Anyway, insert HURT here, because this is where it starts.

(I love wearing this shirt in races…
Ironman 70.3 = Anything is Possible)

We looped back out of the neighboorhoods, and headed back down the looooong main drag, Butler Avenue.    I saw the sign for Mile 7, and literally counted on my fingers.  7-8-9-10-11-12-13….

Yikes. 6 MORE?

Miles 7-8
I saw the Expert around Mile 7, and he took this jewel of a picture.  I look a little crazy.  I see a little heel strike, and some weird upward motion (which I can only think as gravity and my belly moving UP).  But it was good to see him.

The rear view is not as flattering.  Not that the front view is flattering, but still.  Must work on posture. Horrific.

Miles 8-10
I think seeing the Expert gave me some extra energy. Plus, the super fast runners were looping back towards the finish, and I was able to watch some people zooming in on their final mile, when I was heading out with four more.

Somewhere around here, I saw a water station and grabbed a cup…. Only as I was putting the cup to my mouth did someone say, “COLD BEER!”   And I took a large gulp.  Beer!  Oh, lawd. Mmmmmm!  Weird!  So I had a small beer around Mile 8.  Not sure if that helped or hurt.

I saw Mountain Goat heading home around Mile 9.  That girl is fast.  No bones about it.  We slapped hands for the second time during the race.  I had seen her somewhere around Mile 4.

Mile 10
Mile 10 felt the absolute best.  Weird, I know.  I felt strong.  I was well fueled.  I was trucking along, thinking, maybe I can actually hit that 2:15 goal that Coach Monster set out for me.

Mile 11-12
Welcome to the Wall.  I hit a standstill around Mile 11.1.   Knowing I only had 2 miles left was comforting, but I didn’t have much left in me.  I was out of GU, and the aid stations seemed to have spread out farther than 2 miles. I am not sure, but it seemed that way.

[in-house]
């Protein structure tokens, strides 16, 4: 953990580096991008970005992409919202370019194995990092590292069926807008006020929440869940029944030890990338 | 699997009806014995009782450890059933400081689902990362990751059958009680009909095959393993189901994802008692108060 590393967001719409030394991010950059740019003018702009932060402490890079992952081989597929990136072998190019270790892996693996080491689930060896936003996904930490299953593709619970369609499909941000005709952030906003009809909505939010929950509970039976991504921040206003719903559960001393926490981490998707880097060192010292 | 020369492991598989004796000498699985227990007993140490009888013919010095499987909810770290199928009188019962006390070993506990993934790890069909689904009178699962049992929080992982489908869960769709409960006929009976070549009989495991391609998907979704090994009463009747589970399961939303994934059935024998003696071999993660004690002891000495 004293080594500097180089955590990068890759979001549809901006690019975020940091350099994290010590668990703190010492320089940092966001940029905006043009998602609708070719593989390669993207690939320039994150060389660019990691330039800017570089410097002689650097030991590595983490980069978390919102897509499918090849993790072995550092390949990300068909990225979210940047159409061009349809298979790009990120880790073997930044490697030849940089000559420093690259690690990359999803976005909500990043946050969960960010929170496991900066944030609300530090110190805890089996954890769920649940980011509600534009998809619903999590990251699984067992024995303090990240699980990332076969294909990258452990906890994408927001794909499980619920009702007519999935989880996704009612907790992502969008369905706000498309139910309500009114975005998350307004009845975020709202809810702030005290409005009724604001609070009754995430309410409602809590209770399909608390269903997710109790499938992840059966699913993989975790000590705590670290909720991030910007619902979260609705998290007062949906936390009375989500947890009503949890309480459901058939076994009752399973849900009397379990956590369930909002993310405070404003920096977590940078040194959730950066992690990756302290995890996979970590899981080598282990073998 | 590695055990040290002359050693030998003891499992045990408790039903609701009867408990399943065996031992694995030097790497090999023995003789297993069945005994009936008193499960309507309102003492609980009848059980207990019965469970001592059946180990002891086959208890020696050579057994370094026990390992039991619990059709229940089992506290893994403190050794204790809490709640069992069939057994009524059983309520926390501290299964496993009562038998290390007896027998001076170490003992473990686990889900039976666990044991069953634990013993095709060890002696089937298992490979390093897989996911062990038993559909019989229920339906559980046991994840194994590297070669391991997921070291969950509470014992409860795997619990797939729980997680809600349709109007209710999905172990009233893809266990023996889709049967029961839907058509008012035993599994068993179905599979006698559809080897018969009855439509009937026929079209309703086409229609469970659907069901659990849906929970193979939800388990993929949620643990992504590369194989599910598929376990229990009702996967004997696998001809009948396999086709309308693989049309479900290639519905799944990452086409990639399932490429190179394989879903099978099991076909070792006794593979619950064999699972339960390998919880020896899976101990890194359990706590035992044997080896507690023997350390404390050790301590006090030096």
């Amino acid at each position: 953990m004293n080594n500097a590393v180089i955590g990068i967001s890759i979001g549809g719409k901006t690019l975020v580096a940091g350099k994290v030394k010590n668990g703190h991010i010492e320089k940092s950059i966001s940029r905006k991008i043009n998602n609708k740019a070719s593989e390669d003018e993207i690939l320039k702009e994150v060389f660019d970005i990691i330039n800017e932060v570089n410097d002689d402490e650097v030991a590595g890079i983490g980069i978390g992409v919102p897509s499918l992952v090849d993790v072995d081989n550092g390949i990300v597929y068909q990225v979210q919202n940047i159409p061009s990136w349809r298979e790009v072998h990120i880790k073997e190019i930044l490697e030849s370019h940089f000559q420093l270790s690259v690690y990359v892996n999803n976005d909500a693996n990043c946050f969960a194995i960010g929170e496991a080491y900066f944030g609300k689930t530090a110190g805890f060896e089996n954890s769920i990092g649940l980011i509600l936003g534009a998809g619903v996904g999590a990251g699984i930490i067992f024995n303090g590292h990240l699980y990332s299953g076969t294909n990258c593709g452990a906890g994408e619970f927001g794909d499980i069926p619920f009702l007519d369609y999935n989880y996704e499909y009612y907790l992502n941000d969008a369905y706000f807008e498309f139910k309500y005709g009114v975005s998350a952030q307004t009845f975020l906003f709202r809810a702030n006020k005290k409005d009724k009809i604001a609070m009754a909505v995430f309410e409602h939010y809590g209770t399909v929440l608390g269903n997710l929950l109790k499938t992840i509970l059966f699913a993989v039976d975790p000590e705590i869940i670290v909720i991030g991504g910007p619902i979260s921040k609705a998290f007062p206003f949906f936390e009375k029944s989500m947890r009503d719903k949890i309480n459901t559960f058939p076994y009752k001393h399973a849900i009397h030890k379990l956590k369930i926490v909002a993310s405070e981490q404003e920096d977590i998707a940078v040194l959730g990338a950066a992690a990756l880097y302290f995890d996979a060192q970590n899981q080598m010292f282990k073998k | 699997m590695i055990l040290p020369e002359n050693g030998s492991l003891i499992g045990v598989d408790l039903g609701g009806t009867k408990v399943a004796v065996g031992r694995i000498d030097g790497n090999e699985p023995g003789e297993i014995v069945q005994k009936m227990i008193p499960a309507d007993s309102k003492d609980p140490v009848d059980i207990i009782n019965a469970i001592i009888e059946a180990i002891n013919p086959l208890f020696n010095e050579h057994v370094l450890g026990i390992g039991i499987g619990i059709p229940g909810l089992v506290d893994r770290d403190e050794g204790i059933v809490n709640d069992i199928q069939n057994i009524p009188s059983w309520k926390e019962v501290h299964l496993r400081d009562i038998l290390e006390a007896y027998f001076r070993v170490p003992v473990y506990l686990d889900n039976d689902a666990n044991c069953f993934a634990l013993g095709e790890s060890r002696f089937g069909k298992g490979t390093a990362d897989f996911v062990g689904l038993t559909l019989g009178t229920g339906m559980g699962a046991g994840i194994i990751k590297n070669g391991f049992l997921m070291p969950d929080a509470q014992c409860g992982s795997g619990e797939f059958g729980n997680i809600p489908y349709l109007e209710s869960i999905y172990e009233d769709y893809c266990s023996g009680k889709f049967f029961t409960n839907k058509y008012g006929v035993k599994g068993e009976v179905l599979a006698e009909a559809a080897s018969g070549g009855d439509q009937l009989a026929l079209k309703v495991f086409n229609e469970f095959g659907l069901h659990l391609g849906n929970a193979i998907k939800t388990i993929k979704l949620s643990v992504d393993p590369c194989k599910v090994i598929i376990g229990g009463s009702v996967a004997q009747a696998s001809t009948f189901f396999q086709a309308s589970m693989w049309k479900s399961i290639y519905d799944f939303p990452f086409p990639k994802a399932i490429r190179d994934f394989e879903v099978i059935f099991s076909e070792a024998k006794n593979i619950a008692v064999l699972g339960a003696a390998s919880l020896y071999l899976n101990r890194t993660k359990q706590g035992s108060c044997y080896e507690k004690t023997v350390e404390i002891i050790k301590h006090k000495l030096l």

I cranked up Eminem and gritted my teeth.  My pace slowed significantly, no matter how fast I was attempting to turn the legs.

Mile 12-13.1
At Mile 12, I saw the Beer Guy.  Oh my gosh, I thought, I am going to catch the beer! 

But I was hurting.  And the Beer was run-walking. I would catch the Beer, then he would run…. then I’d catch the Beer again.  At one point, there were a bunch of frat boys on a balcony right as the Beer passed me again… I screamed up to the guys, “I can’t believe I am getting beaten by a BEER!”  They appreciated that, and hooped for me.

But the Beer kept on going.  I had a mile hallucination of grabbing the Beer’s hand and skipping across the finish…

Mile 13- 13.1
The Beer was going, and I was trying to catch him.

But it was futile.

Still, I finished my first solo Half Mary in 2:25:57, and I will take it.  And be proud.  Right over an 11:00 mile pace.

Mountain Goat finished ridiculously fast, 8th in her age group, around 1:43.  Lawd have mercy.
The Expert had a great 10k, with 1:07 finish, and that’s with being sick as a dog all week. He was a sport and came out to cheer me on.  In return, I popped his collar.

We celebrated at Fannie’s on Tybee with beer and pizza.  We moaned and groaned about our aches and pains and talked way too loud for the other restaurant-goers.

We showered the nasty sweat and salt off our bodies. At the end of the day, we ended up with my folks and the kids at A-J’s, a Tybee legend, and sat on the dock and grew lazy by the minute.  We finished up the night on the porch of the beach house and were all tucked into bed by 10:00.

*   *   *   *

Earlier in the Day:

After the race and after the showers, the Expert and I went to see his grandmother.  The bittersweet part of the weekend…. is that the Expert’s grandmother, Nannie, is in the Hospice house in Savannah.

We stopped by and knew were likely seeing her last few days.  Something as “significant” as a half-marathon obviously pales in comparison to a visit to see a family member in this state.

[Pictures from earlier this year. ]

We spent an hour or so visiting with my mother-in-law, hugging on Nannie, and hoping for a peaceful departure for her.

Still, something like running a half-marathon and only hours later, slowly seeing life close to passing before your eyes… and comparing the two…. is not lost on me.

I probably can’t put the analogy tactfully into words… but the emotions are hauntingly similar.

Starting the race, toughing it out, releasing the pain at the finish.

Life is not always a race, per se.  But rather a series of long, slow movements forward.  And in the end, sometimes the one foot forward, may simply be the precious last one.

*   *   *   *

Dear Nannie….Your race may be nearing its end, but know that the rewards you will meet are great, full of bagels and oranges, and more peace than you’ve ever known.  We wish you a peaceful journey onward to see your friends, your husband, and your puppies.  We love you, will miss you always.